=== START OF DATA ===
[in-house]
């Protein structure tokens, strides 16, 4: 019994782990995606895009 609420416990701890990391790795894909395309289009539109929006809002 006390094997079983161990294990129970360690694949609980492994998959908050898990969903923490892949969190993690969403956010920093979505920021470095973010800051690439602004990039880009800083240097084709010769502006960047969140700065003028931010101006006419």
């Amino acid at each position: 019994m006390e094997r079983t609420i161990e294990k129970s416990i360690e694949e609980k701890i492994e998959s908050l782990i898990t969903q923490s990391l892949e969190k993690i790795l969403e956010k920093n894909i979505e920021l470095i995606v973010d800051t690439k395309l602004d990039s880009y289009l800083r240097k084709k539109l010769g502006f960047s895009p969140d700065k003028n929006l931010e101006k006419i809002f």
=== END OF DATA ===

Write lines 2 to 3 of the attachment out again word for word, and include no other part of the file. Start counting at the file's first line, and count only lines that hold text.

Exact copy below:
């Protein structure tokens, strides 16, 4: 019994782990995606895009 609420416990701890990391790795894909395309289009539109929006809002 006390094997079983161990294990129970360690694949609980492994998959908050898990969903923490892949969190993690969403956010920093979505920021470095973010800051690439602004990039880009800083240097084709010769502006960047969140700065003028931010101006006419």
């Amino acid at each position: 019994m006390e094997r079983t609420i161990e294990k129970s416990i360690e694949e609980k701890i492994e998959s908050l782990i898990t969903q923490s990391l892949e969190k993690i790795l969403e956010k920093n894909i979505e920021l470095i995606v973010d800051t690439k395309l602004d990039s880009y289009l800083r240097k084709k539109l010769g502006f960047s895009p969140d700065k003028n929006l931010e101006k006419i809002f």